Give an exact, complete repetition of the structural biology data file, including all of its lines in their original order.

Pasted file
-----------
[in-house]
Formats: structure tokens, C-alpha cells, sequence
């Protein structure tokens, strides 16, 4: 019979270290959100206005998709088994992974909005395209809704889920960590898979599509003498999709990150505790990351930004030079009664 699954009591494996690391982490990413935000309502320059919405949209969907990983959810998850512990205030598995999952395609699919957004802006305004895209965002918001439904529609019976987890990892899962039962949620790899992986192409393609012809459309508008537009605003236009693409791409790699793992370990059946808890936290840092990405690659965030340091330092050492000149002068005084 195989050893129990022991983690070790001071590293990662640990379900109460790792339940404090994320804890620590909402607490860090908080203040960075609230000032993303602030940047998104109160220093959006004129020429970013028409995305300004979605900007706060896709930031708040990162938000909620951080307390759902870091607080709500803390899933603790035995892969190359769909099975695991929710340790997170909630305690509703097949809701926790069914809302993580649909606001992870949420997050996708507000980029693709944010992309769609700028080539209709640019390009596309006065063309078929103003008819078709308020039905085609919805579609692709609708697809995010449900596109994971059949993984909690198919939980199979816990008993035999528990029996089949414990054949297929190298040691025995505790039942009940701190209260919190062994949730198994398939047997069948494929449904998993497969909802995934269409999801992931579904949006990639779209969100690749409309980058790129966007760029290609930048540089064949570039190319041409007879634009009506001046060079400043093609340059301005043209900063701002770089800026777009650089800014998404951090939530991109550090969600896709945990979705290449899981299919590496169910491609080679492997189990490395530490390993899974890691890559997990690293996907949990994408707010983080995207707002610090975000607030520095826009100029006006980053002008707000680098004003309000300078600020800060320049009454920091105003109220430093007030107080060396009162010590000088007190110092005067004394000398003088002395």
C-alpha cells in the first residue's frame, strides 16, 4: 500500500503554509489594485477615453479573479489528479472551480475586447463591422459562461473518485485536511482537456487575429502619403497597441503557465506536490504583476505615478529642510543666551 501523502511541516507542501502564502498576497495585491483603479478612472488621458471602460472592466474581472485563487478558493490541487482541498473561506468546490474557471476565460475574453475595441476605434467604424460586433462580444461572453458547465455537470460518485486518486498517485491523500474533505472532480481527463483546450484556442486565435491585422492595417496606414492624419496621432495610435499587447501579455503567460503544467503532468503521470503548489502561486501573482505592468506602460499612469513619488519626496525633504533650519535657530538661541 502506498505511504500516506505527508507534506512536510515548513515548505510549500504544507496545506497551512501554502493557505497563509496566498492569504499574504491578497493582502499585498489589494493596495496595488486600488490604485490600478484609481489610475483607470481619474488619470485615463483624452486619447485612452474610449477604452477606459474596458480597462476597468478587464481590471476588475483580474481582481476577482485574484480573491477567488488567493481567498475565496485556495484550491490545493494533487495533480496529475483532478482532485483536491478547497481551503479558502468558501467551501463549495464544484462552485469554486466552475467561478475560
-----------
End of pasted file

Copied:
[in-house]
Formats: structure tokens, C-alpha cells, sequence
């Protein structure tokens, strides 16, 4: 019979270290959100206005998709088994992974909005395209809704889920960590898979599509003498999709990150505790990351930004030079009664 699954009591494996690391982490990413935000309502320059919405949209969907990983959810998850512990205030598995999952395609699919957004802006305004895209965002918001439904529609019976987890990892899962039962949620790899992986192409393609012809459309508008537009605003236009693409791409790699793992370990059946808890936290840092990405690659965030340091330092050492000149002068005084 195989050893129990022991983690070790001071590293990662640990379900109460790792339940404090994320804890620590909402607490860090908080203040960075609230000032993303602030940047998104109160220093959006004129020429970013028409995305300004979605900007706060896709930031708040990162938000909620951080307390759902870091607080709500803390899933603790035995892969190359769909099975695991929710340790997170909630305690509703097949809701926790069914809302993580649909606001992870949420997050996708507000980029693709944010992309769609700028080539209709640019390009596309006065063309078929103003008819078709308020039905085609919805579609692709609708697809995010449900596109994971059949993984909690198919939980199979816990008993035999528990029996089949414990054949297929190298040691025995505790039942009940701190209260919190062994949730198994398939047997069948494929449904998993497969909802995934269409999801992931579904949006990639779209969100690749409309980058790129966007760029290609930048540089064949570039190319041409007879634009009506001046060079400043093609340059301005043209900063701002770089800026777009650089800014998404951090939530991109550090969600896709945990979705290449899981299919590496169910491609080679492997189990490395530490390993899974890691890559997990690293996907949990994408707010983080995207707002610090975000607030520095826009100029006006980053002008707000680098004003309000300078600020800060320049009454920091105003109220430093007030107080060396009162010590000088007190110092005067004394000398003088002395």
C-alpha cells in the first residue's frame, strides 16, 4: 500500500503554509489594485477615453479573479489528479472551480475586447463591422459562461473518485485536511482537456487575429502619403497597441503557465506536490504583476505615478529642510543666551 501523502511541516507542501502564502498576497495585491483603479478612472488621458471602460472592466474581472485563487478558493490541487482541498473561506468546490474557471476565460475574453475595441476605434467604424460586433462580444461572453458547465455537470460518485486518486498517485491523500474533505472532480481527463483546450484556442486565435491585422492595417496606414492624419496621432495610435499587447501579455503567460503544467503532468503521470503548489502561486501573482505592468506602460499612469513619488519626496525633504533650519535657530538661541 502506498505511504500516506505527508507534506512536510515548513515548505510549500504544507496545506497551512501554502493557505497563509496566498492569504499574504491578497493582502499585498489589494493596495496595488486600488490604485490600478484609481489610475483607470481619474488619470485615463483624452486619447485612452474610449477604452477606459474596458480597462476597468478587464481590471476588475483580474481582481476577482485574484480573491477567488488567493481567498475565496485556495484550491490545493494533487495533480496529475483532478482532485483536491478547497481551503479558502468558501467551501463549495464544484462552485469554486466552475467561478475560